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Oops! - PHP

One of the most compelling things PHP has going for it is it support for a wide variety of databases. And this week, PHP 101 is going to take advantage of that database support to create dynamic data-driven Web sites. This primer covers different techniques to select, insert and delete records, together with some tips to track and squash bugs when building SQL-driven sites.

TABLE OF CONTENTS:
  1. PHP 101 (part 4) - Look, Ma...It's Alive!
  2. Dumped!
  3. Hello Database!
  4. Different Strokes...
  5. ...For Different Folks
  6. What's In A Name?
  7. New Friends
  8. Today's Special
  9. Nuking The People
  10. Oops!
By: Vikram Vaswani and Harish Kamath, (c) Melonfire
Rating: starstarstarstarstar / 4
September 01, 2000

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All done? Nope, not quite yet - before you go out there and start building cool data-driven Web sites for your customers, you should be aware that PHP comes with some powerful error-tracking functions which can speed up development time. Take a look at the following example, which contains a deliberate error in the SELECT query string:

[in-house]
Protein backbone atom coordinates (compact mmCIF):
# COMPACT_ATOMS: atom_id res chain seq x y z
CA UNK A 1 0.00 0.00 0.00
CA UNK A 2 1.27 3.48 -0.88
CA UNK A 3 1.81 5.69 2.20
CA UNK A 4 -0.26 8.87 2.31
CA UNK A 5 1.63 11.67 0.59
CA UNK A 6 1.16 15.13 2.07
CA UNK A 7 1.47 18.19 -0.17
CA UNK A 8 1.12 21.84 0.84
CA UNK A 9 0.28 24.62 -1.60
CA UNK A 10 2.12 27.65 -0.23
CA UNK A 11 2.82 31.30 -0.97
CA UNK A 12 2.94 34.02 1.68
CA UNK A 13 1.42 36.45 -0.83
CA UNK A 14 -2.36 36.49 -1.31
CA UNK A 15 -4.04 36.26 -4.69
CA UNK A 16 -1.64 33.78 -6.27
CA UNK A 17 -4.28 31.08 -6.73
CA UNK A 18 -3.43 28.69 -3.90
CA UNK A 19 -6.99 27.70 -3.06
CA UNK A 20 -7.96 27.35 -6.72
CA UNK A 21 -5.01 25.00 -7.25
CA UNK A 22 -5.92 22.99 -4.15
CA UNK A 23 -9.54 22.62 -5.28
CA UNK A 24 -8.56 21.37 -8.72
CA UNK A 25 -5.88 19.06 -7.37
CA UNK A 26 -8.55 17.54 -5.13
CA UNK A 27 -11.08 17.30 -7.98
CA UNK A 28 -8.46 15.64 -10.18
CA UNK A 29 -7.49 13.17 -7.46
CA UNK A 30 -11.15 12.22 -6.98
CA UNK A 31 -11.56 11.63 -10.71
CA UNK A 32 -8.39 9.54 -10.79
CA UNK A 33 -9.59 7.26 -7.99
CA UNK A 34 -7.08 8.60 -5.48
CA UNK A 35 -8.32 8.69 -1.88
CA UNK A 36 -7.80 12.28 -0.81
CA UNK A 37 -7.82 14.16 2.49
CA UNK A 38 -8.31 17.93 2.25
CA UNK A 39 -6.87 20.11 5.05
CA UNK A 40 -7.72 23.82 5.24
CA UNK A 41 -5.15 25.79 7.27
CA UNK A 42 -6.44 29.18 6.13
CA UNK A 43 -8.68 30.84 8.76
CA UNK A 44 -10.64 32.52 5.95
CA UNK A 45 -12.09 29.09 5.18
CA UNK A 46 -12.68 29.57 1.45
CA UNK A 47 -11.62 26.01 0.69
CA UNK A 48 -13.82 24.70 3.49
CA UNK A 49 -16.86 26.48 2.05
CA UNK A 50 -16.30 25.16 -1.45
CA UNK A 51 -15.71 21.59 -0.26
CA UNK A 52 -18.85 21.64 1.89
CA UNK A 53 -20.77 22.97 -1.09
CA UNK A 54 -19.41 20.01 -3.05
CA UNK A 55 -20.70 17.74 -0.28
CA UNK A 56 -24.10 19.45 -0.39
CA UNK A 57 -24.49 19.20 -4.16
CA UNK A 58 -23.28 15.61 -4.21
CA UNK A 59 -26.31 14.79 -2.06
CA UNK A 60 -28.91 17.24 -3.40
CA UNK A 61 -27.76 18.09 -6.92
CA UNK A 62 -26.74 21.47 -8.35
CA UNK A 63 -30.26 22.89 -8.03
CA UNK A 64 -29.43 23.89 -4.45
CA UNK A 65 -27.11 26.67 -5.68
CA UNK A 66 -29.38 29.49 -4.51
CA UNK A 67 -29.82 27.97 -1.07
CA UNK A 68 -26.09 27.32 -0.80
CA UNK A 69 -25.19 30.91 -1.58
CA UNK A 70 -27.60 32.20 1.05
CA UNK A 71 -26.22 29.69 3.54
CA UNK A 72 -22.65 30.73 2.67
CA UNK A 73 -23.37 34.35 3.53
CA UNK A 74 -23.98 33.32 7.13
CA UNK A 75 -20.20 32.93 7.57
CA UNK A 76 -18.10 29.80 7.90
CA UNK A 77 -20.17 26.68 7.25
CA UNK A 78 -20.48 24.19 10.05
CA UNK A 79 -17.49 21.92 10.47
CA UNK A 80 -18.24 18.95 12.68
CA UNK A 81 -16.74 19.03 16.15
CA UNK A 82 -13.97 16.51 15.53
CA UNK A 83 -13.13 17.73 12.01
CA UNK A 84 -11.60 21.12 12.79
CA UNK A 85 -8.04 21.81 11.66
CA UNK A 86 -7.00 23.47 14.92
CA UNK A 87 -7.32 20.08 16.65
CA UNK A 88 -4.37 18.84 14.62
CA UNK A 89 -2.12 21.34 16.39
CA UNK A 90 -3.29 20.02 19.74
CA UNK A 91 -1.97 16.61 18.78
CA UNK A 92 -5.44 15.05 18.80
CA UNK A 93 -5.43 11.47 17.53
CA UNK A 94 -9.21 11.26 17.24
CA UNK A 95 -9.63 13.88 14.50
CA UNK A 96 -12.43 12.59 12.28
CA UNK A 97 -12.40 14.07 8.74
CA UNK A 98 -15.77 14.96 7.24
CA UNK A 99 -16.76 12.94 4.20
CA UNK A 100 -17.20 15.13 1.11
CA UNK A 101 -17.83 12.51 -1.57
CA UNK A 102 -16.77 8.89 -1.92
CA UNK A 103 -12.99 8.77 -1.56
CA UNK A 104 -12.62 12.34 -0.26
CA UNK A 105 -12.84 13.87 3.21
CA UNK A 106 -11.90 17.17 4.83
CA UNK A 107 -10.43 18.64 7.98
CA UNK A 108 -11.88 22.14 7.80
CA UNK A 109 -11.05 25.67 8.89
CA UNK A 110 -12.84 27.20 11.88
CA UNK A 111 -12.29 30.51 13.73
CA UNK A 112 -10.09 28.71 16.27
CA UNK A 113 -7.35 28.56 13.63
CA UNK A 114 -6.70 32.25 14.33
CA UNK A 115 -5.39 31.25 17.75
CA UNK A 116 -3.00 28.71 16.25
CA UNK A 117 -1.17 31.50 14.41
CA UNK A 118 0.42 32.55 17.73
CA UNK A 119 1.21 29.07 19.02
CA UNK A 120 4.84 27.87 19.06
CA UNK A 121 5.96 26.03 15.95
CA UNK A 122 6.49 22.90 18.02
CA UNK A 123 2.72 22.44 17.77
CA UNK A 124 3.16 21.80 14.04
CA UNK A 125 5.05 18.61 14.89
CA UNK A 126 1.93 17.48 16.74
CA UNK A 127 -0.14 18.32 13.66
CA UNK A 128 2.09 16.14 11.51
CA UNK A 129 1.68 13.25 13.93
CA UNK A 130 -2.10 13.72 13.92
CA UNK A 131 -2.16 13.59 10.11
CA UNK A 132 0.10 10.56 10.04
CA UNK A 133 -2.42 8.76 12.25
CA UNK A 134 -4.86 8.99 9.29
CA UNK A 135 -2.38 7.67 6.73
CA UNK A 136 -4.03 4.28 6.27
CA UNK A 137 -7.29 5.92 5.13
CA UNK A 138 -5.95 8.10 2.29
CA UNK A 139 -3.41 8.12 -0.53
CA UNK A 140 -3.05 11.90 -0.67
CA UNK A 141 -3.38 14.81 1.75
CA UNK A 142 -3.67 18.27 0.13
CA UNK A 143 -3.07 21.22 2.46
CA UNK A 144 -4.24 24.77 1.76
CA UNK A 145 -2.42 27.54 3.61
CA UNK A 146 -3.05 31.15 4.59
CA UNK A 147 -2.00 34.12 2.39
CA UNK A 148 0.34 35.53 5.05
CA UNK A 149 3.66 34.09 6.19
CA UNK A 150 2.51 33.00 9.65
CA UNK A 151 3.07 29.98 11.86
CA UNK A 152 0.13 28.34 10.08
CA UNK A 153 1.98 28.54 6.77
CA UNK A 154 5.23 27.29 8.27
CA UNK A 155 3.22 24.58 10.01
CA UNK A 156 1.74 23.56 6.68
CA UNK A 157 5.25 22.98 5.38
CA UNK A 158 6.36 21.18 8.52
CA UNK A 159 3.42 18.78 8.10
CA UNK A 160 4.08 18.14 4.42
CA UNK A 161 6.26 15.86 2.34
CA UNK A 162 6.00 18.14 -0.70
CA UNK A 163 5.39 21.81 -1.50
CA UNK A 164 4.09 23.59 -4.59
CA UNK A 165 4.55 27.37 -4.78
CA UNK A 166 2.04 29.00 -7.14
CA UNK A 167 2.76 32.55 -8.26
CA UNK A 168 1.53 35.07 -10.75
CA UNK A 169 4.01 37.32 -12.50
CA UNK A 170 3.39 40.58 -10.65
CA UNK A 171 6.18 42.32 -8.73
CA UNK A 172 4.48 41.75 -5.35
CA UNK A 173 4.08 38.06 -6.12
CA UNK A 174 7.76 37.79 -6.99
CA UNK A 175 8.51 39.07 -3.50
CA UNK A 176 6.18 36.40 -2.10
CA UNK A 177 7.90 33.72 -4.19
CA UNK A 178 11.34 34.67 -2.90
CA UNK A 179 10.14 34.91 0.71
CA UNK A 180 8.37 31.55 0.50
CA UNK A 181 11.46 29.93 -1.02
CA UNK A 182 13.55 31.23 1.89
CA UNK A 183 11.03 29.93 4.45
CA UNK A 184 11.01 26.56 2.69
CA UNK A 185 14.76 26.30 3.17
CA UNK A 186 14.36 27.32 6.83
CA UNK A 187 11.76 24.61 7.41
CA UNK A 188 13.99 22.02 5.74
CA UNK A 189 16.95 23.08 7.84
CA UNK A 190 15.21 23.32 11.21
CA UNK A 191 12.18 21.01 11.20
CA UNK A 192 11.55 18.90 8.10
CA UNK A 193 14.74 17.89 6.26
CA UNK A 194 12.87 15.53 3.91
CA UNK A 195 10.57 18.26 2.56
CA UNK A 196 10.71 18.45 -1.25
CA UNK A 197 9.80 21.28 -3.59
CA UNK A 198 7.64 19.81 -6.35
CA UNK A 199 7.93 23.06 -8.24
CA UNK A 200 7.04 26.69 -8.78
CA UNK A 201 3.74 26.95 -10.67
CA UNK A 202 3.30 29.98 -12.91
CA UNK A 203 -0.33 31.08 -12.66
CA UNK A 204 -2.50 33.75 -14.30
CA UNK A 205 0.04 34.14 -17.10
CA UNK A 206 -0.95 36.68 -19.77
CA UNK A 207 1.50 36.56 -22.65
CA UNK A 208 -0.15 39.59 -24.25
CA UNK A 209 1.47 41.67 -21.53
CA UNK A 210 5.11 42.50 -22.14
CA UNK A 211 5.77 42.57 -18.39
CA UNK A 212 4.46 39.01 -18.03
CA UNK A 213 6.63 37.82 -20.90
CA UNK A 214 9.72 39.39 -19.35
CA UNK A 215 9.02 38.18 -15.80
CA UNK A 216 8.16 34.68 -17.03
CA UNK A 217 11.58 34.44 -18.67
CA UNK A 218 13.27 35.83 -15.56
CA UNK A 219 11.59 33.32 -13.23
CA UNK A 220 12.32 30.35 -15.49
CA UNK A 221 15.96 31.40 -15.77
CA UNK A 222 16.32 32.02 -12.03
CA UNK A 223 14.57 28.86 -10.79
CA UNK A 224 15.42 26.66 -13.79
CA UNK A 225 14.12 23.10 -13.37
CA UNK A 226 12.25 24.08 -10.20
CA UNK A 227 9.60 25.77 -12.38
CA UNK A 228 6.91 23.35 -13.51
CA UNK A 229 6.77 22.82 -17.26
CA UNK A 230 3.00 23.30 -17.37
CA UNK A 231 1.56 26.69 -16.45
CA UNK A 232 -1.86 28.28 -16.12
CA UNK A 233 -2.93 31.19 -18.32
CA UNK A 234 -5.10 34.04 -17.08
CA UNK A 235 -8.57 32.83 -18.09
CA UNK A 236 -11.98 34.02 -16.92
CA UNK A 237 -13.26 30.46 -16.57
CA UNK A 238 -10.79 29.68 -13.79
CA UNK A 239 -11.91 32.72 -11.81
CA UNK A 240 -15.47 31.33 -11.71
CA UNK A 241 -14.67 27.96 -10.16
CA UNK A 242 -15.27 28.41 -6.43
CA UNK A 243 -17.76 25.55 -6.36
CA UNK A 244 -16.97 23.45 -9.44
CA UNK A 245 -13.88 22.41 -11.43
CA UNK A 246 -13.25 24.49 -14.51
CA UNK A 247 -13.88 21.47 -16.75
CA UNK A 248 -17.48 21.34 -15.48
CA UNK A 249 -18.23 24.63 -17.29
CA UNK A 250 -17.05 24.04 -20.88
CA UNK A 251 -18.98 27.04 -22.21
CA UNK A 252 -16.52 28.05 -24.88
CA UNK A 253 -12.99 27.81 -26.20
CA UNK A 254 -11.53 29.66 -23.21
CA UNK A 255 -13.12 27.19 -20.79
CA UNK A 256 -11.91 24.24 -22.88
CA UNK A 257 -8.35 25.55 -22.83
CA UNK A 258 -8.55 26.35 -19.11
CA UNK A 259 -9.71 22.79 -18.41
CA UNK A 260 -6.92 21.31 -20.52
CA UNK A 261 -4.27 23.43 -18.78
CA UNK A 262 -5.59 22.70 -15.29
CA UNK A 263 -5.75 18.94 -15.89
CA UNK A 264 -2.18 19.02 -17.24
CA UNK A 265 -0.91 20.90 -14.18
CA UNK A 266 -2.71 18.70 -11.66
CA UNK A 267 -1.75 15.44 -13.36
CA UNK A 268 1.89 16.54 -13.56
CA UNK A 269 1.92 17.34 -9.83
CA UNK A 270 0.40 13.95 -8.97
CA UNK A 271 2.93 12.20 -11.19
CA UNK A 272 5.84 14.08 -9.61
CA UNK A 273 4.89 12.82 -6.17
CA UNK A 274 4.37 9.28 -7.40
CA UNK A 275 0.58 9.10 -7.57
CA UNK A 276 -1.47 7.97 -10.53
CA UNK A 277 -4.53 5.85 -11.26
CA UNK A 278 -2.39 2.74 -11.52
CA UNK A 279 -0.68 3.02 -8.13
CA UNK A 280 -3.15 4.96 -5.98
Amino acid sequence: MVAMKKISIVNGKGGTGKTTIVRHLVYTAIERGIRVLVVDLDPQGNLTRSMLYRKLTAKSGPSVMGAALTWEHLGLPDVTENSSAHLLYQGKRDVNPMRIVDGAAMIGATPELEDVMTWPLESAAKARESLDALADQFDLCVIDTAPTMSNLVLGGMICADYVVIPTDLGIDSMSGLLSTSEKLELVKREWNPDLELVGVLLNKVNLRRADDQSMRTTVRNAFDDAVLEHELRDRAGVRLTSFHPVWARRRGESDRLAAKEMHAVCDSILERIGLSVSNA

<?php // connect $connection = mysql_connect("localhost", "test", "test") or die("Invalid server or user"); mysql_select_db("php101",$connection) or die("Invalid database"); // query $query = "select from url_list"; // result $result = mysql_query($query,$connection); if(!$result) { $error_number = mysql_errno(); $error_msg = mysql_error(); echo "MySQL error $error_number: $error_msg"; } ?>
And here's the output:

MySQL error 1064: You have an error in your SQL syntax near 'from url_list' at line 1
The mysql_errno() function displays the error code returned by mySQL if there's an error in your SQL statement, while the mysql_error() function returns the actual error message. Turn these both on, and you'll find that they can significantly reduce the time you spend fixing bugs.

And that's about all we have for this issue of PHP 101. Next week, we'll be wrapping things up with a look at PHP's file read/write capabilities, and we'll also show you how to define your own PHP functions. Don't miss it!


 
 
>>> More PHP Articles          >>> More By Vikram Vaswani and Harish Kamath, (c) Melonfire
 

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